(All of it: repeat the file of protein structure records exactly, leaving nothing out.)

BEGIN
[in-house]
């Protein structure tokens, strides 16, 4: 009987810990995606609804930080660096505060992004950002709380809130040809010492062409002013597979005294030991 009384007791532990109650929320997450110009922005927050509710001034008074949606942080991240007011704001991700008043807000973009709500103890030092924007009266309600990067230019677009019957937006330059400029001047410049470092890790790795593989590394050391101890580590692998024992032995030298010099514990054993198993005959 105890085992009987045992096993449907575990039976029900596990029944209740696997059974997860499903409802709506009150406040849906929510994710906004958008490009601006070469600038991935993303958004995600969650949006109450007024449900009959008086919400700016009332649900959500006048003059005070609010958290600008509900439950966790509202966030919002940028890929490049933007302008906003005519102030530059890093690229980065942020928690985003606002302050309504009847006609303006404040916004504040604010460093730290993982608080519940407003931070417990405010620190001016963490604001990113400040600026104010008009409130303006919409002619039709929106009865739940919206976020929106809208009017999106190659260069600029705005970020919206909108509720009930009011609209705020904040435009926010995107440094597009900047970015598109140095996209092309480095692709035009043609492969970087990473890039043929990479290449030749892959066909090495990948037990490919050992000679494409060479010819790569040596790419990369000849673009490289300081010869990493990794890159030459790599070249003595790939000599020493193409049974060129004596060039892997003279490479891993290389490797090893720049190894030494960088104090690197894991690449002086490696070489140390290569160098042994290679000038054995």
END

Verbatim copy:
[in-house]
């Protein structure tokens, strides 16, 4: 009987810990995606609804930080660096505060992004950002709380809130040809010492062409002013597979005294030991 009384007791532990109650929320997450110009922005927050509710001034008074949606942080991240007011704001991700008043807000973009709500103890030092924007009266309600990067230019677009019957937006330059400029001047410049470092890790790795593989590394050391101890580590692998024992032995030298010099514990054993198993005959 105890085992009987045992096993449907575990039976029900596990029944209740696997059974997860499903409802709506009150406040849906929510994710906004958008490009601006070469600038991935993303958004995600969650949006109450007024449900009959008086919400700016009332649900959500006048003059005070609010958290600008509900439950966790509202966030919002940028890929490049933007302008906003005519102030530059890093690229980065942020928690985003606002302050309504009847006609303006404040916004504040604010460093730290993982608080519940407003931070417990405010620190001016963490604001990113400040600026104010008009409130303006919409002619039709929106009865739940919206976020929106809208009017999106190659260069600029705005970020919206909108509720009930009011609209705020904040435009926010995107440094597009900047970015598109140095996209092309480095692709035009043609492969970087990473890039043929990479290449030749892959066909090495990948037990490919050992000679494409060479010819790569040596790419990369000849673009490289300081010869990493990794890159030459790599070249003595790939000599020493193409049974060129004596060039892997003279490479891993290389490797090893720049190894030494960088104090690197894991690449002086490696070489140390290569160098042994290679000038054995």